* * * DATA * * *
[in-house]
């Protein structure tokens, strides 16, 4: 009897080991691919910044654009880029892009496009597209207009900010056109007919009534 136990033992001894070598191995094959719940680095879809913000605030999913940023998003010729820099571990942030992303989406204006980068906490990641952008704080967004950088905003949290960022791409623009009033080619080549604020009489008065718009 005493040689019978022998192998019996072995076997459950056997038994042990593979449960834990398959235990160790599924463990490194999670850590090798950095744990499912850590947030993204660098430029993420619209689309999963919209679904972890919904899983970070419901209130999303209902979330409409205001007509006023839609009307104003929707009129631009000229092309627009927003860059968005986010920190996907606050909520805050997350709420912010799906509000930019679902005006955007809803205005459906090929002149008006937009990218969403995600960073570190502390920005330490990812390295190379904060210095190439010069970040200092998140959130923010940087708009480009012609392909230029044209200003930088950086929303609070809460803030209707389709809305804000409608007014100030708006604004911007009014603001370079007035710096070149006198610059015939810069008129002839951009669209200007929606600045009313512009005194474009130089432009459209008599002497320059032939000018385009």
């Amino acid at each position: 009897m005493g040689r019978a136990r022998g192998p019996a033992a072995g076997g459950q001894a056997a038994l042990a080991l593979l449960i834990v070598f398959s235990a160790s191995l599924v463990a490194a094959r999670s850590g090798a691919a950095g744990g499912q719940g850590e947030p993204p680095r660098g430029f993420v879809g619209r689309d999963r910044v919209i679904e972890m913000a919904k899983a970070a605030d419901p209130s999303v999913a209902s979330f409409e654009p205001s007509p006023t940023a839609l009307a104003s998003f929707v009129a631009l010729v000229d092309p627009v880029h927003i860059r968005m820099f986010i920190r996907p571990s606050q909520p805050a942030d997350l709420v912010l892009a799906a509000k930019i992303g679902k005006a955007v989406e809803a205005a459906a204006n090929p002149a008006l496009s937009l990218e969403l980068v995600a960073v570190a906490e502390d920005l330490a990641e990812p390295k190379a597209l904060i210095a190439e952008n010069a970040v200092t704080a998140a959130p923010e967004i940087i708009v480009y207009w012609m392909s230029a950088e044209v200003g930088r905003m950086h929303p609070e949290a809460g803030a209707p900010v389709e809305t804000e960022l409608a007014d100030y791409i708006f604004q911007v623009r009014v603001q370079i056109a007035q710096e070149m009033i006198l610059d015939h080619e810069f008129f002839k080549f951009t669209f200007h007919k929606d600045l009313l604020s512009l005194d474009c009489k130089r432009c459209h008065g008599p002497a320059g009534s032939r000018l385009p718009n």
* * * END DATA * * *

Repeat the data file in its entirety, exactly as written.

[in-house]
């Protein structure tokens, strides 16, 4: 009897080991691919910044654009880029892009496009597209207009900010056109007919009534 136990033992001894070598191995094959719940680095879809913000605030999913940023998003010729820099571990942030992303989406204006980068906490990641952008704080967004950088905003949290960022791409623009009033080619080549604020009489008065718009 005493040689019978022998192998019996072995076997459950056997038994042990593979449960834990398959235990160790599924463990490194999670850590090798950095744990499912850590947030993204660098430029993420619209689309999963919209679904972890919904899983970070419901209130999303209902979330409409205001007509006023839609009307104003929707009129631009000229092309627009927003860059968005986010920190996907606050909520805050997350709420912010799906509000930019679902005006955007809803205005459906090929002149008006937009990218969403995600960073570190502390920005330490990812390295190379904060210095190439010069970040200092998140959130923010940087708009480009012609392909230029044209200003930088950086929303609070809460803030209707389709809305804000409608007014100030708006604004911007009014603001370079007035710096070149006198610059015939810069008129002839951009669209200007929606600045009313512009005194474009130089432009459209008599002497320059032939000018385009």
């Amino acid at each position: 009897m005493g040689r019978a136990r022998g192998p019996a033992a072995g076997g459950q001894a056997a038994l042990a080991l593979l449960i834990v070598f398959s235990a160790s191995l599924v463990a490194a094959r999670s850590g090798a691919a950095g744990g499912q719940g850590e947030p993204p680095r660098g430029f993420v879809g619209r689309d999963r910044v919209i679904e972890m913000a919904k899983a970070a605030d419901p209130s999303v999913a209902s979330f409409e654009p205001s007509p006023t940023a839609l009307a104003s998003f929707v009129a631009l010729v000229d092309p627009v880029h927003i860059r968005m820099f986010i920190r996907p571990s606050q909520p805050a942030d997350l709420v912010l892009a799906a509000k930019i992303g679902k005006a955007v989406e809803a205005a459906a204006n090929p002149a008006l496009s937009l990218e969403l980068v995600a960073v570190a906490e502390d920005l330490a990641e990812p390295k190379a597209l904060i210095a190439e952008n010069a970040v200092t704080a998140a959130p923010e967004i940087i708009v480009y207009w012609m392909s230029a950088e044209v200003g930088r905003m950086h929303p609070e949290a809460g803030a209707p900010v389709e809305t804000e960022l409608a007014d100030y791409i708006f604004q911007v623009r009014v603001q370079i056109a007035q710096e070149m009033i006198l610059d015939h080619e810069f008129f002839k080549f951009t669209f200007h007919k929606d600045l009313l604020s512009l005194d474009c009489k130089r432009c459209h008065g008599p002497a320059g009534s032939r000018l385009p718009n």